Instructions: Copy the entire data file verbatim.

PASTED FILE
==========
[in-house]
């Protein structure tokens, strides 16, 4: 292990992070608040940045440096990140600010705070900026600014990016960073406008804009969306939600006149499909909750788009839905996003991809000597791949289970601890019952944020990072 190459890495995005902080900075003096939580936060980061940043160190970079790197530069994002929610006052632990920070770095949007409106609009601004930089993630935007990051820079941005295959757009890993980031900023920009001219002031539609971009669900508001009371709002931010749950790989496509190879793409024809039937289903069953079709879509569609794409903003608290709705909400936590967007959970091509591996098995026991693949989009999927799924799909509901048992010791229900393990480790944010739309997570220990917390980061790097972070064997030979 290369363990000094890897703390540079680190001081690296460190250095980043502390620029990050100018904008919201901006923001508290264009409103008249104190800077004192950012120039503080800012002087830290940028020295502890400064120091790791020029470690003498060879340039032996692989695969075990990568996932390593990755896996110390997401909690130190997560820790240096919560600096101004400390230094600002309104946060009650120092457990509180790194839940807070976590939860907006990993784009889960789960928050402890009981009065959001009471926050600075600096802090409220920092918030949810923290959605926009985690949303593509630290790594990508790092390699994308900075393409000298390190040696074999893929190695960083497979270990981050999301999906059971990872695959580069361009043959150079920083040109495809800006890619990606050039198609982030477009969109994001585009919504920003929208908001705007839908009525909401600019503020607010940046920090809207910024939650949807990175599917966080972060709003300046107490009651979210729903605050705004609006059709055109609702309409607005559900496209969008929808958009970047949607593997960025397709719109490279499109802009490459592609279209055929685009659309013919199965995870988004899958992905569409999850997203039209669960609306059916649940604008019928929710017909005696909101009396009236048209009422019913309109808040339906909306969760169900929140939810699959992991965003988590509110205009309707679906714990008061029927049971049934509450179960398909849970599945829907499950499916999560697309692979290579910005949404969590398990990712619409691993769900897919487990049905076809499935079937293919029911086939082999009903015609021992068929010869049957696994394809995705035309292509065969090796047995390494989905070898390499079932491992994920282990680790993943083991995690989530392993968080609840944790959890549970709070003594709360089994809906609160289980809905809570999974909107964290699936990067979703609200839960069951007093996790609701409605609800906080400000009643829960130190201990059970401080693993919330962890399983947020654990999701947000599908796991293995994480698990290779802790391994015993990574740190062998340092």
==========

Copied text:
[in-house]
């Protein structure tokens, strides 16, 4: 292990992070608040940045440096990140600010705070900026600014990016960073406008804009969306939600006149499909909750788009839905996003991809000597791949289970601890019952944020990072 190459890495995005902080900075003096939580936060980061940043160190970079790197530069994002929610006052632990920070770095949007409106609009601004930089993630935007990051820079941005295959757009890993980031900023920009001219002031539609971009669900508001009371709002931010749950790989496509190879793409024809039937289903069953079709879509569609794409903003608290709705909400936590967007959970091509591996098995026991693949989009999927799924799909509901048992010791229900393990480790944010739309997570220990917390980061790097972070064997030979 290369363990000094890897703390540079680190001081690296460190250095980043502390620029990050100018904008919201901006923001508290264009409103008249104190800077004192950012120039503080800012002087830290940028020295502890400064120091790791020029470690003498060879340039032996692989695969075990990568996932390593990755896996110390997401909690130190997560820790240096919560600096101004400390230094600002309104946060009650120092457990509180790194839940807070976590939860907006990993784009889960789960928050402890009981009065959001009471926050600075600096802090409220920092918030949810923290959605926009985690949303593509630290790594990508790092390699994308900075393409000298390190040696074999893929190695960083497979270990981050999301999906059971990872695959580069361009043959150079920083040109495809800006890619990606050039198609982030477009969109994001585009919504920003929208908001705007839908009525909401600019503020607010940046920090809207910024939650949807990175599917966080972060709003300046107490009651979210729903605050705004609006059709055109609702309409607005559900496209969008929808958009970047949607593997960025397709719109490279499109802009490459592609279209055929685009659309013919199965995870988004899958992905569409999850997203039209669960609306059916649940604008019928929710017909005696909101009396009236048209009422019913309109808040339906909306969760169900929140939810699959992991965003988590509110205009309707679906714990008061029927049971049934509450179960398909849970599945829907499950499916999560697309692979290579910005949404969590398990990712619409691993769900897919487990049905076809499935079937293919029911086939082999009903015609021992068929010869049957696994394809995705035309292509065969090796047995390494989905070898390499079932491992994920282990680790993943083991995690989530392993968080609840944790959890549970709070003594709360089994809906609160289980809905809570999974909107964290699936990067979703609200839960069951007093996790609701409605609800906080400000009643829960130190201990059970401080693993919330962890399983947020654990999701947000599908796991293995994480698990290779802790391994015993990574740190062998340092």